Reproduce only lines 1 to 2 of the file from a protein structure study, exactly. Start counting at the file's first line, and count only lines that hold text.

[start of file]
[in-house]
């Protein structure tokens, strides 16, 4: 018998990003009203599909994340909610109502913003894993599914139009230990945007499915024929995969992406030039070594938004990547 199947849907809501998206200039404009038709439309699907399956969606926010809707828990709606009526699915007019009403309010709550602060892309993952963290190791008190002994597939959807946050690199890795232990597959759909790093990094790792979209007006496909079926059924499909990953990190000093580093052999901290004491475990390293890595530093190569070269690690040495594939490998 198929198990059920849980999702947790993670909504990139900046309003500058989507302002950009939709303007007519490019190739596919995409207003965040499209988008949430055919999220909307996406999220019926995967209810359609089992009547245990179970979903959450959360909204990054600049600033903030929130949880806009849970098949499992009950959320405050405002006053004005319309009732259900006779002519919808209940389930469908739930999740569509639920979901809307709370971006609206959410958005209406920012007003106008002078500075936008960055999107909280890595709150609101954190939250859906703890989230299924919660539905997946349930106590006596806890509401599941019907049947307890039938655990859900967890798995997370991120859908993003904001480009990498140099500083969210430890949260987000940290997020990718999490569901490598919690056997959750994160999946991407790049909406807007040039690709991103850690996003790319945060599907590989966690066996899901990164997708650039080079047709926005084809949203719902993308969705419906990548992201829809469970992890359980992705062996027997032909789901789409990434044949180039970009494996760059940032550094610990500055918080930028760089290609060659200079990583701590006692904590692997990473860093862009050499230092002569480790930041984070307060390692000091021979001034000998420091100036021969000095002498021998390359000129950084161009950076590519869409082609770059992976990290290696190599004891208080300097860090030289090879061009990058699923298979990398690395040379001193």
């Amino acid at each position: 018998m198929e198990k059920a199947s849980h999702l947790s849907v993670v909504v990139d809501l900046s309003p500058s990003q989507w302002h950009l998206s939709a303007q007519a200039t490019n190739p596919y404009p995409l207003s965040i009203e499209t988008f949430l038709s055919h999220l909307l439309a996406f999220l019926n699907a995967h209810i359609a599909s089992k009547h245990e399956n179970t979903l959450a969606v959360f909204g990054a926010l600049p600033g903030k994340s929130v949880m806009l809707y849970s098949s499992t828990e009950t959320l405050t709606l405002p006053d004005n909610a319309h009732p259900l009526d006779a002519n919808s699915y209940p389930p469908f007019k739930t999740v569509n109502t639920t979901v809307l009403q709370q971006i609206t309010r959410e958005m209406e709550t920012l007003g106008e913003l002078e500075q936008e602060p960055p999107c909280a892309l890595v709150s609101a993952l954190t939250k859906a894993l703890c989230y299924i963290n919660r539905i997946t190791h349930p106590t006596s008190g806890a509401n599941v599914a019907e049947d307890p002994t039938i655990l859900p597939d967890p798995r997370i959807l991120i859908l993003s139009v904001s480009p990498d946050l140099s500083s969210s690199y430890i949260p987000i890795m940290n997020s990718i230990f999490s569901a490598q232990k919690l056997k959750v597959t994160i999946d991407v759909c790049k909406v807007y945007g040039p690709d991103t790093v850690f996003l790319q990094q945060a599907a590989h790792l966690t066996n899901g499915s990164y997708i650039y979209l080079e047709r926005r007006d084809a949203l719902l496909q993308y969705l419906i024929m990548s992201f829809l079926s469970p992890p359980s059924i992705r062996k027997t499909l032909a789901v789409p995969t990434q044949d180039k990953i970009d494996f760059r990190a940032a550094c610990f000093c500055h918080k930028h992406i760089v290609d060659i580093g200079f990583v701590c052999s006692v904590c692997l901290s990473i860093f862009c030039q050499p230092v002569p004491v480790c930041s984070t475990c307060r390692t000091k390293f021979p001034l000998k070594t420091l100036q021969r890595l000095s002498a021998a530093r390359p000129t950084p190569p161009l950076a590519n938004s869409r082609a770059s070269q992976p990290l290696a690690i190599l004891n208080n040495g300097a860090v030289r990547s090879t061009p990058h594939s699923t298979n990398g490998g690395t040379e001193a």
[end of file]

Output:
[in-house]
């Protein structure tokens, strides 16, 4: 018998990003009203599909994340909610109502913003894993599914139009230990945007499915024929995969992406030039070594938004990547 199947849907809501998206200039404009038709439309699907399956969606926010809707828990709606009526699915007019009403309010709550602060892309993952963290190791008190002994597939959807946050690199890795232990597959759909790093990094790792979209007006496909079926059924499909990953990190000093580093052999901290004491475990390293890595530093190569070269690690040495594939490998 198929198990059920849980999702947790993670909504990139900046309003500058989507302002950009939709303007007519490019190739596919995409207003965040499209988008949430055919999220909307996406999220019926995967209810359609089992009547245990179970979903959450959360909204990054600049600033903030929130949880806009849970098949499992009950959320405050405002006053004005319309009732259900006779002519919808209940389930469908739930999740569509639920979901809307709370971006609206959410958005209406920012007003106008002078500075936008960055999107909280890595709150609101954190939250859906703890989230299924919660539905997946349930106590006596806890509401599941019907049947307890039938655990859900967890798995997370991120859908993003904001480009990498140099500083969210430890949260987000940290997020990718999490569901490598919690056997959750994160999946991407790049909406807007040039690709991103850690996003790319945060599907590989966690066996899901990164997708650039080079047709926005084809949203719902993308969705419906990548992201829809469970992890359980992705062996027997032909789901789409990434044949180039970009494996760059940032550094610990500055918080930028760089290609060659200079990583701590006692904590692997990473860093862009050499230092002569480790930041984070307060390692000091021979001034000998420091100036021969000095002498021998390359000129950084161009950076590519869409082609770059992976990290290696190599004891208080300097860090030289090879061009990058699923298979990398690395040379001193």